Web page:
Before we get into all the different features pocket-sprung mattresses bring to the table, we'd like to clear up the terminology a bit. Namely, spring mattresses can be divided into two subsections: innerspring and pocket-sprung mattresses.
The main difference is how the springs are connected. With innerspring mattresses, there's a solid sheet of springs that are all connected to one another. This makes them very prone to motion transfer as well as wear and tear. However, innerspring mattresses are also among the cheapest mattresses on the market.
Pocket-sprung mattresses on the other hand have individually wrapped springs. This is so that they can't transfer movement and so they can adapt to your body much more precisely and effectively. However, this is also why pocket-sprung mattresses are a lot more expensive than innerspring models.
When shopping for a new pocket spring mattress, you have to know what to look for if you want to get the best mattress available. With that in mind, we've prepared a list of all the essential features that you should know about so that you can make an informed decision and get yourself a mattress that works wonders.
Spring count will be a direct indicator of how well-built the pocket spring mattress is. If we are to buy a pocket spring mattress with full-sized springs inside of it, we should look for a mattress with at least 2,000 individual pocket springs, where each has its own fabric pocket.
At two thousand, you’re looking at an adequate number of springs. A mattress with that spring count should be able to provide you with all that you’re looking for – comfort, support, pressure relief, and so on.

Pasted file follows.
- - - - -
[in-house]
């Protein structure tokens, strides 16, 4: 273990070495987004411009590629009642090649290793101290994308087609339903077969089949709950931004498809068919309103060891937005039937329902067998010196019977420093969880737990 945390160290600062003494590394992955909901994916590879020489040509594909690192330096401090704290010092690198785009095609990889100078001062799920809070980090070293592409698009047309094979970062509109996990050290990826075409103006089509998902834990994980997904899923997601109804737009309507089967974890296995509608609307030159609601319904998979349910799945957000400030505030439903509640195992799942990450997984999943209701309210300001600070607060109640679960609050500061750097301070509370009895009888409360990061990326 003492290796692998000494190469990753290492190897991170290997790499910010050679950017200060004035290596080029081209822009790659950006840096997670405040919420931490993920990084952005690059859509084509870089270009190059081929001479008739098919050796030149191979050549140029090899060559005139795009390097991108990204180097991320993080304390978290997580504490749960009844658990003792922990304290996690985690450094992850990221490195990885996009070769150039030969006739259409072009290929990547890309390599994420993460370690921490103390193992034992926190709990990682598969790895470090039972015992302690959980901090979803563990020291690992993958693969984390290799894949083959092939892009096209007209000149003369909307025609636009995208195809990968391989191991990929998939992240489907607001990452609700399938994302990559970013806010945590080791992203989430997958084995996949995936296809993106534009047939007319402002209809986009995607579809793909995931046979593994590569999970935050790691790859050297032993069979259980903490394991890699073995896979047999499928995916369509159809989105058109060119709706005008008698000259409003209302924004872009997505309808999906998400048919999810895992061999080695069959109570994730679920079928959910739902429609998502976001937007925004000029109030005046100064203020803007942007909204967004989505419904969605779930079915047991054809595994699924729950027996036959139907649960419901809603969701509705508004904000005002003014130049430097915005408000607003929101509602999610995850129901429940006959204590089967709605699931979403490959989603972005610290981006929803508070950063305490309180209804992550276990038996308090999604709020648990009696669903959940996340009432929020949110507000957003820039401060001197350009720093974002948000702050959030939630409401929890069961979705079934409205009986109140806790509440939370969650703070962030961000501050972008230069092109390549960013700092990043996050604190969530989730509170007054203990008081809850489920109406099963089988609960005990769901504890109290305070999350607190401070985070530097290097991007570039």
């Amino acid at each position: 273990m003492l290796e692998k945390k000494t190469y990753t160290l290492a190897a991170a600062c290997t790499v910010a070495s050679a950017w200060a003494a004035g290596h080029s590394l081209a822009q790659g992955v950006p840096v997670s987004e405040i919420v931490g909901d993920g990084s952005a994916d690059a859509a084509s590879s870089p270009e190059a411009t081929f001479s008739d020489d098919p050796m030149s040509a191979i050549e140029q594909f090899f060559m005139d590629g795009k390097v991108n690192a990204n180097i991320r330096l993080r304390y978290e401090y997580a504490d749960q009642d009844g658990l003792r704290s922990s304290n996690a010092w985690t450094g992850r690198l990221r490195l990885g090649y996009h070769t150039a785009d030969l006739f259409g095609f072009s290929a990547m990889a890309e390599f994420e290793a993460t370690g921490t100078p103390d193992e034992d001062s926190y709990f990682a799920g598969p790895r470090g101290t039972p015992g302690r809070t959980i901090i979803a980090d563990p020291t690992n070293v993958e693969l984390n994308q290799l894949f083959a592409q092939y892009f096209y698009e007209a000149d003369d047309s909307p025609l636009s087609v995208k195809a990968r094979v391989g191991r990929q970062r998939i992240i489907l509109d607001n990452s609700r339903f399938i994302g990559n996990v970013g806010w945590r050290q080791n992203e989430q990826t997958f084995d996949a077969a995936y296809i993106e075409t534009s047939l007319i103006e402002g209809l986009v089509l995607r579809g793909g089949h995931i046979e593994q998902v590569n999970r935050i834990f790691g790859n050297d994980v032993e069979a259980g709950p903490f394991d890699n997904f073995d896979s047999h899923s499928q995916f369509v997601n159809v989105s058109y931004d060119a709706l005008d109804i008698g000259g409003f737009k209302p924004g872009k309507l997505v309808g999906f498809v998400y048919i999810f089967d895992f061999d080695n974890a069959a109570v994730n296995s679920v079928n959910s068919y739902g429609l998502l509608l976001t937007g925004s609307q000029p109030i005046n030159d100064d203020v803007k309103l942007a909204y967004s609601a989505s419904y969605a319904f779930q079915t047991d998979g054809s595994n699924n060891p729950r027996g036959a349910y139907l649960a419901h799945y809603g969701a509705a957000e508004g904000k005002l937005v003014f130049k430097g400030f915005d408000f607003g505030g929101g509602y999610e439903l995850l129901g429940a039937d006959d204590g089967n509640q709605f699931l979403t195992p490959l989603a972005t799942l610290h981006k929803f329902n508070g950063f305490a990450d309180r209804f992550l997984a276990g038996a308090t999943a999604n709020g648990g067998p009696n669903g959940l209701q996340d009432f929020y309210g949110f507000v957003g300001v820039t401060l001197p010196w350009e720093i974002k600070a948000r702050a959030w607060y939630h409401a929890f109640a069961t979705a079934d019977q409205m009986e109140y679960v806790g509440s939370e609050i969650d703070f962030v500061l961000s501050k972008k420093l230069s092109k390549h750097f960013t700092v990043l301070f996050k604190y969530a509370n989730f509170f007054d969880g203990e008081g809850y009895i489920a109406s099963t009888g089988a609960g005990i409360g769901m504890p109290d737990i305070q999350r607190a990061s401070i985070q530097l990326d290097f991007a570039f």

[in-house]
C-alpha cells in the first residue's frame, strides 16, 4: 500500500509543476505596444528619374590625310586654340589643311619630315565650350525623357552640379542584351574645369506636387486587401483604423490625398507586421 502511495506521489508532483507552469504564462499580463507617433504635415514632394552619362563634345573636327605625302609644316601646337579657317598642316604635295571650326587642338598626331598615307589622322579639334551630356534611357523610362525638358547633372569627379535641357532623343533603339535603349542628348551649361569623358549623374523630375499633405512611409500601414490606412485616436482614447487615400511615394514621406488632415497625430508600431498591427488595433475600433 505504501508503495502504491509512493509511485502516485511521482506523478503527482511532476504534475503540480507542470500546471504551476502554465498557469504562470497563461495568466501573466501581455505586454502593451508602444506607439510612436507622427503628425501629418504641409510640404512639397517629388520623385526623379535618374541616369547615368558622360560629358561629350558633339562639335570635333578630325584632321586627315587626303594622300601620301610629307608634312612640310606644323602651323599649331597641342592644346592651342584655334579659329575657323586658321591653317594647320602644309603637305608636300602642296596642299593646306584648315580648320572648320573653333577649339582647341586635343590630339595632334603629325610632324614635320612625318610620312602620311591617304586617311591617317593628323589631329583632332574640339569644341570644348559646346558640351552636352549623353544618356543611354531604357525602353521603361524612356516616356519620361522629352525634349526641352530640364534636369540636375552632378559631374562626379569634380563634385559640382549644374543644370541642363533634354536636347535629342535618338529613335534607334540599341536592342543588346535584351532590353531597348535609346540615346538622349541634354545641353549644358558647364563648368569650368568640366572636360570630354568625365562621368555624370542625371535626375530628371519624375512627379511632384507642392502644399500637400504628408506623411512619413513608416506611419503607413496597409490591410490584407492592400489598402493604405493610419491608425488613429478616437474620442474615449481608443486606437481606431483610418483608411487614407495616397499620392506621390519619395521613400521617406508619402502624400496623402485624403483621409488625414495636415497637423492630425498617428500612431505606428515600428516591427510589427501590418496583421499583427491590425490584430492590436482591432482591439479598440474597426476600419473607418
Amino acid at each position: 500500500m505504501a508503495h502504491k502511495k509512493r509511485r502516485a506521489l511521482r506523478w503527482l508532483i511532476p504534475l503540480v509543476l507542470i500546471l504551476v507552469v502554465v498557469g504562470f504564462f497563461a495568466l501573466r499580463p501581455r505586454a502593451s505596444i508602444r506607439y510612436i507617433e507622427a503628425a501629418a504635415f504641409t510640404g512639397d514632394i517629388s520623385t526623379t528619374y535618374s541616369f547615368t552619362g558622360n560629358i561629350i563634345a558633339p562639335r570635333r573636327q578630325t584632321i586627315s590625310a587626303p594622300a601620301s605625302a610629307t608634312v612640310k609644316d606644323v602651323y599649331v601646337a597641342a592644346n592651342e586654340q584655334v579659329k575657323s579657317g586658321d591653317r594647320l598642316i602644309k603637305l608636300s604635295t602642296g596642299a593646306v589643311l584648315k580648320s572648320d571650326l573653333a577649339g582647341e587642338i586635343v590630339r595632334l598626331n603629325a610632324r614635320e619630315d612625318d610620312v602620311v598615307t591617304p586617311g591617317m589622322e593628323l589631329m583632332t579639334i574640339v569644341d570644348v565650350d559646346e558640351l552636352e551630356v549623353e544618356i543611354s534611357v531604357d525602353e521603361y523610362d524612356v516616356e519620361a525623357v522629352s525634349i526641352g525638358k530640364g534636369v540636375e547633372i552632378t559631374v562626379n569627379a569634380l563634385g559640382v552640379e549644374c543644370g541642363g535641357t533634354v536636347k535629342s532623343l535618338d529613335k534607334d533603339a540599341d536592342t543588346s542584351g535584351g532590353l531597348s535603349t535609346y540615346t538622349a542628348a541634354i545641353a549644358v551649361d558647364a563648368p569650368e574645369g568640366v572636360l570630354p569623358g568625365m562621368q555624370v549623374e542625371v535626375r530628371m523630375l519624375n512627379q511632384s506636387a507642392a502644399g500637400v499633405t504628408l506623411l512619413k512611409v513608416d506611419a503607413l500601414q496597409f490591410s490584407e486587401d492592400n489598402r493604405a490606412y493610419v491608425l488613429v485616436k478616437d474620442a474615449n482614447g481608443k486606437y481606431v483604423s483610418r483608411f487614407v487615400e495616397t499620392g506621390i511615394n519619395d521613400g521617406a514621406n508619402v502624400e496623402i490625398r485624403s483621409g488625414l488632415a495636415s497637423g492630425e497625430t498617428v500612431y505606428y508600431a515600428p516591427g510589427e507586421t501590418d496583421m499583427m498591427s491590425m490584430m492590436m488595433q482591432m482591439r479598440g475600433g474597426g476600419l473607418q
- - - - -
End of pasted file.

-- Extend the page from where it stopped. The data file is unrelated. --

Most mid-range pocket spring mattresses come with around 2,000 springs – give or take a few hundred – but there are also mattresses with both higher and lower spring counts. And generally, the more pocket springs, the better.
Generally speaking, you shouldn’t have high expectations for pocket spring mattresses with less than 1,500 springs, as those aren’t the most reliable or long-lasting mattresses on the market. They’re either made for kids or guest rooms, and they don’t belong in a master bedroom.
This is especially true if you're getting a King size pocket spring mattress. After all, with a sleeping surface that large, you're getting a very low spring-per-square-inch ratio.
On the other hand, mattresses with 3,000 or 4,000 springs are top of the line. They’re the ones you’re going to enjoy the longest, but they usually come with a hefty price tag. Anything higher than that, in terms of spring count, you’re usually looking at smaller springs, and those can’t really be compared to traditional, full-sized pocket springs.
In general, a 1500 pocket spring mattress is going to give you a good amount of support as well as comfort. And these kinds of pocket-sprung mattresses are available at most higher-end mattress stores.